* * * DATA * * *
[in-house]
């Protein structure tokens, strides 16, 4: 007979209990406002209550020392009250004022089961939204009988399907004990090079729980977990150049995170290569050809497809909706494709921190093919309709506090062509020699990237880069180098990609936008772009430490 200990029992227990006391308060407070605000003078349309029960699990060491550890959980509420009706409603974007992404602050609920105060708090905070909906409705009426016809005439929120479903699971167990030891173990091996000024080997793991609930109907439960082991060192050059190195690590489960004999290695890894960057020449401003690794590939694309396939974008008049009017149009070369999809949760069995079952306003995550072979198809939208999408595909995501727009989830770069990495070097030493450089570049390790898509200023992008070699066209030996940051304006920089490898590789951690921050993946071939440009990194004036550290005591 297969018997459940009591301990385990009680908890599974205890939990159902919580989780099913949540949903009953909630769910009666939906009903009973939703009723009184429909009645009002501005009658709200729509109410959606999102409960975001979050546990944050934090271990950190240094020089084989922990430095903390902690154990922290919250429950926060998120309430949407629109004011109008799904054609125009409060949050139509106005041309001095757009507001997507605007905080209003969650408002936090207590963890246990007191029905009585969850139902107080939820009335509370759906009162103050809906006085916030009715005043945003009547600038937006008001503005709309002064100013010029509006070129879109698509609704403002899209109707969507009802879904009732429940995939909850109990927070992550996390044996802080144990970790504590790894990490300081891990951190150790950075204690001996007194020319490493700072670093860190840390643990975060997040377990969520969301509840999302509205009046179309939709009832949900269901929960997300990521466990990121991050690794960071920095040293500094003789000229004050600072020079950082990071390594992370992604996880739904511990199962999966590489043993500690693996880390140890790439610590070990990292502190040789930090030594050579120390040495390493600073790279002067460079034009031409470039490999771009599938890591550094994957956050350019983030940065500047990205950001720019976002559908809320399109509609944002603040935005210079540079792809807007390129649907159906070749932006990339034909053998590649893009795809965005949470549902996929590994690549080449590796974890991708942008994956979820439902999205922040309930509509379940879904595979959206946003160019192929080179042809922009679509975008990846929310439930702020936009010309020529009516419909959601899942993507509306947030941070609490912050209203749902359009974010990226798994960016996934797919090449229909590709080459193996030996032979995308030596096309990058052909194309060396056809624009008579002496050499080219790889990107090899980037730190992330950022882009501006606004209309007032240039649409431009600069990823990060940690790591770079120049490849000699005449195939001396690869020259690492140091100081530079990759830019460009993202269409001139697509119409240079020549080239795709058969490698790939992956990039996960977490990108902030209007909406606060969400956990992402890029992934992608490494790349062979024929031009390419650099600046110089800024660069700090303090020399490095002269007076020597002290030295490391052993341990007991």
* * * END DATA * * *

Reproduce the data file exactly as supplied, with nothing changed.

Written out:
[in-house]
């Protein structure tokens, strides 16, 4: 007979209990406002209550020392009250004022089961939204009988399907004990090079729980977990150049995170290569050809497809909706494709921190093919309709506090062509020699990237880069180098990609936008772009430490 200990029992227990006391308060407070605000003078349309029960699990060491550890959980509420009706409603974007992404602050609920105060708090905070909906409705009426016809005439929120479903699971167990030891173990091996000024080997793991609930109907439960082991060192050059190195690590489960004999290695890894960057020449401003690794590939694309396939974008008049009017149009070369999809949760069995079952306003995550072979198809939208999408595909995501727009989830770069990495070097030493450089570049390790898509200023992008070699066209030996940051304006920089490898590789951690921050993946071939440009990194004036550290005591 297969018997459940009591301990385990009680908890599974205890939990159902919580989780099913949540949903009953909630769910009666939906009903009973939703009723009184429909009645009002501005009658709200729509109410959606999102409960975001979050546990944050934090271990950190240094020089084989922990430095903390902690154990922290919250429950926060998120309430949407629109004011109008799904054609125009409060949050139509106005041309001095757009507001997507605007905080209003969650408002936090207590963890246990007191029905009585969850139902107080939820009335509370759906009162103050809906006085916030009715005043945003009547600038937006008001503005709309002064100013010029509006070129879109698509609704403002899209109707969507009802879904009732429940995939909850109990927070992550996390044996802080144990970790504590790894990490300081891990951190150790950075204690001996007194020319490493700072670093860190840390643990975060997040377990969520969301509840999302509205009046179309939709009832949900269901929960997300990521466990990121991050690794960071920095040293500094003789000229004050600072020079950082990071390594992370992604996880739904511990199962999966590489043993500690693996880390140890790439610590070990990292502190040789930090030594050579120390040495390493600073790279002067460079034009031409470039490999771009599938890591550094994957956050350019983030940065500047990205950001720019976002559908809320399109509609944002603040935005210079540079792809807007390129649907159906070749932006990339034909053998590649893009795809965005949470549902996929590994690549080449590796974890991708942008994956979820439902999205922040309930509509379940879904595979959206946003160019192929080179042809922009679509975008990846929310439930702020936009010309020529009516419909959601899942993507509306947030941070609490912050209203749902359009974010990226798994960016996934797919090449229909590709080459193996030996032979995308030596096309990058052909194309060396056809624009008579002496050499080219790889990107090899980037730190992330950022882009501006606004209309007032240039649409431009600069990823990060940690790591770079120049490849000699005449195939001396690869020259690492140091100081530079990759830019460009993202269409001139697509119409240079020549080239795709058969490698790939992956990039996960977490990108902030209007909406606060969400956990992402890029992934992608490494790349062979024929031009390419650099600046110089800024660069700090303090020399490095002269007076020597002290030295490391052993341990007991």